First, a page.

In an article about the film Do Revenge the two protagonists look on
Illustration by Julia Reddell, George Fox University

‘Do Revenge’ Is Gen Z’s ‘Mean Girls’

The film offers a witty subversion of the stereotypical high school revenge drama, updated for the 2020s.

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In an article about the film Do Revenge the two protagonists look on
Illustration by Julia Reddell, George Fox University

The film offers a witty subversion of the stereotypical high school revenge drama, updated for the 2020s.

Do Revenge,” starring Camila Mendes and Maya Hawke  is a movie that I first found out about through TikTok. It’s been a minute so I don’t remember which ones, but one had to do with the gay character, Eleanor, and another was a scene discussing people possibly faking celiac disease. I stored the movie in the back of my brain for about a month, and returned to it. When I did, I noticed that the movie was a 97% match to my preferences according to Netflix, and I decided that I absolutely had to watch it. I was right. 

The movie focuses on two main characters: Drea, the popular girl who seemingly has the ideal life and Eleanor, who seems as if she just wants to make a friend. In 10 minutes, I was hooked. I was excited to see Camila Mendes play the mean girl. I think it’s a part that she plays quite well. The plot had me hooked instantly. Drea’s boyfriend, Max, leaks a sex tape of her that he convinced her to make before their summer separation. The video is sent to everyone at school and Drea decks him in the face. As a result, she is put on probation at school and must do community service. 

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Teenage Mutant Ninja Turtles: Shredder's Revenge Intro

The plot thickens when Maya Hawke’s character, Eleanor, meets Drea at summer camp. Eleanor immediately tries to make friends with Drea, who quickly responds with “I don’t need your pity” after telling her who sent the sex tape to everyone at camp. When Drea’s car is unable to start, Eleanor offers her a ride. They start talking and viewers learn that Eleanor is transferring to Drea’s high school. Eleanor tells Drea about Carissa, who apparently outed Eleanor and made her out to be a predator who held her down and tried to kiss her. After Max, Drea’s now ex-boyfriend, makes a spectacle of the whole situation by publicly apologizing in a performative way, the two decide that they will play out each other’s revenge. Eleanor will make Max pay for what he did to Drea and Drea will make Carissa pay for what she did to Eleanor. 

I won’t spoil the rest of the movie, but I will say that it is worth watching. “Do Revenge” is a very quotable movie, with lines like: “I flew too close to the sun, so my boyfriend leaked my sex tape  and “You look like you want a grilled cheese.” There were times when I had to pause the movie, rewind it and replay what had just been said because I needed to make sure that I heard what I heard. I’m sure there’s a lot that I didn’t catch.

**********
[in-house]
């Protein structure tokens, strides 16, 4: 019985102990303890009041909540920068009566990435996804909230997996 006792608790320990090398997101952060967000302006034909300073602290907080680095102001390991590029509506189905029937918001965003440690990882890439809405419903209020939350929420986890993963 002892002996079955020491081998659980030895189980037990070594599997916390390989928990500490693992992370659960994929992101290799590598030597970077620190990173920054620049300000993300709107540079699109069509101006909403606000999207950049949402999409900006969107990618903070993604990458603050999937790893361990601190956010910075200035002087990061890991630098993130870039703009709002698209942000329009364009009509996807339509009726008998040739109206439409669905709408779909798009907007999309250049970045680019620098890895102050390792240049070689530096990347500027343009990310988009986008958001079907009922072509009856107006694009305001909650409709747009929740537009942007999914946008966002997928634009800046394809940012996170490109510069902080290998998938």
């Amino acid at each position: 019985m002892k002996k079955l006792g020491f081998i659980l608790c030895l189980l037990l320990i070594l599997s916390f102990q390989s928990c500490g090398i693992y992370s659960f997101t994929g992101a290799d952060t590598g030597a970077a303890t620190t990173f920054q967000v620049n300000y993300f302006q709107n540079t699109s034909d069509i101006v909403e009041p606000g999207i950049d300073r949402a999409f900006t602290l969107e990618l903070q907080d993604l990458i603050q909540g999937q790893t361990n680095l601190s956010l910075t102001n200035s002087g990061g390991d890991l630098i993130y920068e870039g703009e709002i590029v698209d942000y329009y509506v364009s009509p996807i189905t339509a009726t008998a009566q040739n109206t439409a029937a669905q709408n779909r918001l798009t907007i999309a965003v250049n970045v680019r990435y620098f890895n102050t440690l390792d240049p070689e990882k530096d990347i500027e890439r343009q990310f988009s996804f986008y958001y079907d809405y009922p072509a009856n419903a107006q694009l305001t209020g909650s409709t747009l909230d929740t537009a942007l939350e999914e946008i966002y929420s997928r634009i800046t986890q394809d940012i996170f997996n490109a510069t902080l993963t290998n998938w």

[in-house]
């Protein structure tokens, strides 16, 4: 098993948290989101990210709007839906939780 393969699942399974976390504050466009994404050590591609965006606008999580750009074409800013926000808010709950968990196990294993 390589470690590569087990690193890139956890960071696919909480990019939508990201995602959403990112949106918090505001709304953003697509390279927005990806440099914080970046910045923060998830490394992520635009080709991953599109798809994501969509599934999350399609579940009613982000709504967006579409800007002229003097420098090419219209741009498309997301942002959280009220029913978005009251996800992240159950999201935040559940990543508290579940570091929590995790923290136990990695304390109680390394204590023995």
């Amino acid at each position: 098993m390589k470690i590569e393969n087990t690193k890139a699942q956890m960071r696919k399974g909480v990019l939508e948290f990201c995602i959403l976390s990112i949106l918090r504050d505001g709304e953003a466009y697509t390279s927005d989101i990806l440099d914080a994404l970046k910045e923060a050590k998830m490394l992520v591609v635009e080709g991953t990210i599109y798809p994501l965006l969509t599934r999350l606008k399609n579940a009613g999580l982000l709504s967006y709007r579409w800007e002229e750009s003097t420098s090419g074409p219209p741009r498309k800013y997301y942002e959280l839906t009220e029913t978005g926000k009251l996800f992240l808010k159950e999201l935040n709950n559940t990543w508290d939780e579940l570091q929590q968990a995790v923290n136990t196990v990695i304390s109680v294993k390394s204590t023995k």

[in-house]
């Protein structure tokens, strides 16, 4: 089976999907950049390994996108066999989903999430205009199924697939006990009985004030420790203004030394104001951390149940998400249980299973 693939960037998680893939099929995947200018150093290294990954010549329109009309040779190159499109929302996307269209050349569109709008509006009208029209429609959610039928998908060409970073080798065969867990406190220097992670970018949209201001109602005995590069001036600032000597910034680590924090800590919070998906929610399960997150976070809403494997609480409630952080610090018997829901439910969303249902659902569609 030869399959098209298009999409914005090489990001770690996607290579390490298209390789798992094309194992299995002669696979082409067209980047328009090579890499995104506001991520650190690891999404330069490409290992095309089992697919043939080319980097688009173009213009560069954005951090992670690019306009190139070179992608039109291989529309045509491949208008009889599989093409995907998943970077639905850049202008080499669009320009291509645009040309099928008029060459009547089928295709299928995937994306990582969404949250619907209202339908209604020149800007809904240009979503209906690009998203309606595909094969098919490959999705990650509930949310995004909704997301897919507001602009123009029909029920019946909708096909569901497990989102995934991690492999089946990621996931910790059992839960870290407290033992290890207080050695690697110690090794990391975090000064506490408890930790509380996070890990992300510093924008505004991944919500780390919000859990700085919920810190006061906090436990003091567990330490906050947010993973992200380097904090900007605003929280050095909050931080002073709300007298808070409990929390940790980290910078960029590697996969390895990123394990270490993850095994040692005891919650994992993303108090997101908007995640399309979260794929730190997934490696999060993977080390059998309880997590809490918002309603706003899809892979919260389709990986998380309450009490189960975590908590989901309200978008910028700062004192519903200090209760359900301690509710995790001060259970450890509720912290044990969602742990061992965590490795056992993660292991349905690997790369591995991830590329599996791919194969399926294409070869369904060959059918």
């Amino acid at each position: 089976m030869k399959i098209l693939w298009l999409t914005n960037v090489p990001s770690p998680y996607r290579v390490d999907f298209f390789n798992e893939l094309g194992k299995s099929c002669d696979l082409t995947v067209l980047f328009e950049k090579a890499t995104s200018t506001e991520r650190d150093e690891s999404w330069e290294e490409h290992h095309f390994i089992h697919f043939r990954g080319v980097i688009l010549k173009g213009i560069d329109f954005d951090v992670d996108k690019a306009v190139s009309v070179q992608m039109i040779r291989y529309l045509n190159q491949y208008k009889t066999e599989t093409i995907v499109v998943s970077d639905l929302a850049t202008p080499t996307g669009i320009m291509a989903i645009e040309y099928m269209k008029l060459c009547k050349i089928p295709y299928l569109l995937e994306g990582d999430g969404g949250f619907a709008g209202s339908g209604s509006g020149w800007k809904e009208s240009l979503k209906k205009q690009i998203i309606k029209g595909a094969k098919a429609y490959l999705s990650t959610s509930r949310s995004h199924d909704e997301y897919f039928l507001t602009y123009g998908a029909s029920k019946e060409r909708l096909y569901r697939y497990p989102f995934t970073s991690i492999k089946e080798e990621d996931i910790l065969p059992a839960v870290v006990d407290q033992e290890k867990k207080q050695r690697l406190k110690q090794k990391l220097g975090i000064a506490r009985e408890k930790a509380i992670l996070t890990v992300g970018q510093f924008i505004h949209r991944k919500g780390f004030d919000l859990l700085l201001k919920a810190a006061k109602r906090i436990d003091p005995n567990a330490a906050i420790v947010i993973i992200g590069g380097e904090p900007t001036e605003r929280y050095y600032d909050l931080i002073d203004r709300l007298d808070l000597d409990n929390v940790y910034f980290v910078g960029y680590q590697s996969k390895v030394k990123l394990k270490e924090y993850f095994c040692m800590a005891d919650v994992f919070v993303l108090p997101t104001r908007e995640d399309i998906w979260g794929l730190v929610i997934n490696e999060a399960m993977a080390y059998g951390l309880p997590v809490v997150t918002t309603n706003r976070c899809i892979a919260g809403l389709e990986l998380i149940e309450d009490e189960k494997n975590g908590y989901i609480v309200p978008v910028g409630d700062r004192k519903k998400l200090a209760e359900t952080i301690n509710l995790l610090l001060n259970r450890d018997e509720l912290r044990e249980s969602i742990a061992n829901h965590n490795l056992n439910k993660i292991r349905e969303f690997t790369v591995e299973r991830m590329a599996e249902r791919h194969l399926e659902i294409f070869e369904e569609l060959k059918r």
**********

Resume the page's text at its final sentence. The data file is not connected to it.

“Do Revenge” takes plot points and tropes popularized by “Mean Girls” (where the main character plots against the popular girls by pretending to be friends with them) and adds a Gen-Z flair. The movie is bonkers. From the first scene, we are transported to a world of socialites. Drea’s face is on the cupcakes and there’s booze everywhere. Initially, I thought these characters were in college, but it turns out they’re barely juniors in high school. The movie ends with a lavish party where there are people playing violins, partying, fighting, drinking and dancing, and their phones are taken at the front door. Unsurprisingly, this does little to reflect the average American’s high school experience. 

However, the movie redeems itself in spite of this superficiality. The two main characters are both going through adolescence and on top of that, their reputations have been destroyed. Do Revenge is tender in some places. I especially love the quote in which Eleanor says to Drea: “You don’t have to be brave with me. This sucks.” As a viewer, that was something I needed to hear. It’s intensely relatable. 

The movie is acutely aware of itself, especially when there’s a makeover scene and exchange between Drea and Eleanor. “This feels problematic,” Eleanor, who is about to be given a makeover, says. “It is but it’s fun,” Drea responds. This is playing off of the movie trope that a girl’s life can only change once she gets a makeover. The movie also plays with stereotypes in the beginning when the school’s cliques are mentioned. Instead of “the geeks, the jocks, the preps,” it’s “the zodiac thots, the horny theater kids and the farm kids.” This description of their peers revamps the classic high school movie tropes for a Gen-Z audience. 

Another thing I like about the movie is that there are twists and turns to it. Once viewers think they have found a resolution, the movie takes a wild turn. Soon, all of the characters are at their wit’s end. Viewers even begin to rethink what they thought of the characters at first. I realized that all of the characters were kind of terrible and I loved it because of how true it can be. 

I won’t tell you that this movie is groundbreaking per se or that everyone absolutely must watch it. What I will say is if someone has a few hours to kill, this movie is a perfect way to do that. 

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